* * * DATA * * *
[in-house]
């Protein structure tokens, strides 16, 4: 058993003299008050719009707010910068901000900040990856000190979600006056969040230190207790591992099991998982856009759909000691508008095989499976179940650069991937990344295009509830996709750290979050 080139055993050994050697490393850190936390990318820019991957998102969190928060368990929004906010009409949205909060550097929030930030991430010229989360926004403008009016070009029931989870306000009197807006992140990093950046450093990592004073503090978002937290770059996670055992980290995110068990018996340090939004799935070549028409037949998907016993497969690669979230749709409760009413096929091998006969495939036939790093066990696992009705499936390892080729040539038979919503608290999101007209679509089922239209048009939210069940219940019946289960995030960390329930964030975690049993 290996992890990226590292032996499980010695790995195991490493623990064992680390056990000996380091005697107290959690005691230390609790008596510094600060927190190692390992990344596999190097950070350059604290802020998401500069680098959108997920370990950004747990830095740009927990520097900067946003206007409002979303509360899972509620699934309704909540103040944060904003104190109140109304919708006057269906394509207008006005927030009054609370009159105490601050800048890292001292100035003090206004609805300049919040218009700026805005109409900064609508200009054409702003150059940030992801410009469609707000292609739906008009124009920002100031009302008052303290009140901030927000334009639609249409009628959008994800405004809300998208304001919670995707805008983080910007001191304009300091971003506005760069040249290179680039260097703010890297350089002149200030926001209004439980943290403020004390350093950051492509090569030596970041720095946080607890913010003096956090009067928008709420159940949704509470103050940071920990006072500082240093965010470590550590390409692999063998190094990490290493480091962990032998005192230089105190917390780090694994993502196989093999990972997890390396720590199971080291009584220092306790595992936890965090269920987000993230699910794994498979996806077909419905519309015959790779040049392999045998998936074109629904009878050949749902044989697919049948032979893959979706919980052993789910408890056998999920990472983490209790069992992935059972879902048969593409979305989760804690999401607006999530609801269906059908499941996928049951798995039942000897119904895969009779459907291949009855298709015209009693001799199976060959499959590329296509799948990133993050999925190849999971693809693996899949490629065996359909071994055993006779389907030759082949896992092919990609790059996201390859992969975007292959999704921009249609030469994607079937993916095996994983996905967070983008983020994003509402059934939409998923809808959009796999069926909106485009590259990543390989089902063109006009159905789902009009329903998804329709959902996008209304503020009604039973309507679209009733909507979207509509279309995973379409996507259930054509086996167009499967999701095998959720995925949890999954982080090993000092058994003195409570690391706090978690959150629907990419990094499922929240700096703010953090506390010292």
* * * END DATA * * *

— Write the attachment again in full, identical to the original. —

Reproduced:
[in-house]
């Protein structure tokens, strides 16, 4: 058993003299008050719009707010910068901000900040990856000190979600006056969040230190207790591992099991998982856009759909000691508008095989499976179940650069991937990344295009509830996709750290979050 080139055993050994050697490393850190936390990318820019991957998102969190928060368990929004906010009409949205909060550097929030930030991430010229989360926004403008009016070009029931989870306000009197807006992140990093950046450093990592004073503090978002937290770059996670055992980290995110068990018996340090939004799935070549028409037949998907016993497969690669979230749709409760009413096929091998006969495939036939790093066990696992009705499936390892080729040539038979919503608290999101007209679509089922239209048009939210069940219940019946289960995030960390329930964030975690049993 290996992890990226590292032996499980010695790995195991490493623990064992680390056990000996380091005697107290959690005691230390609790008596510094600060927190190692390992990344596999190097950070350059604290802020998401500069680098959108997920370990950004747990830095740009927990520097900067946003206007409002979303509360899972509620699934309704909540103040944060904003104190109140109304919708006057269906394509207008006005927030009054609370009159105490601050800048890292001292100035003090206004609805300049919040218009700026805005109409900064609508200009054409702003150059940030992801410009469609707000292609739906008009124009920002100031009302008052303290009140901030927000334009639609249409009628959008994800405004809300998208304001919670995707805008983080910007001191304009300091971003506005760069040249290179680039260097703010890297350089002149200030926001209004439980943290403020004390350093950051492509090569030596970041720095946080607890913010003096956090009067928008709420159940949704509470103050940071920990006072500082240093965010470590550590390409692999063998190094990490290493480091962990032998005192230089105190917390780090694994993502196989093999990972997890390396720590199971080291009584220092306790595992936890965090269920987000993230699910794994498979996806077909419905519309015959790779040049392999045998998936074109629904009878050949749902044989697919049948032979893959979706919980052993789910408890056998999920990472983490209790069992992935059972879902048969593409979305989760804690999401607006999530609801269906059908499941996928049951798995039942000897119904895969009779459907291949009855298709015209009693001799199976060959499959590329296509799948990133993050999925190849999971693809693996899949490629065996359909071994055993006779389907030759082949896992092919990609790059996201390859992969975007292959999704921009249609030469994607079937993916095996994983996905967070983008983020994003509402059934939409998923809808959009796999069926909106485009590259990543390989089902063109006009159905789902009009329903998804329709959902996008209304503020009604039973309507679209009733909507979207509509279309995973379409996507259930054509086996167009499967999701095998959720995925949890999954982080090993000092058994003195409570690391706090978690959150629907990419990094499922929240700096703010953090506390010292």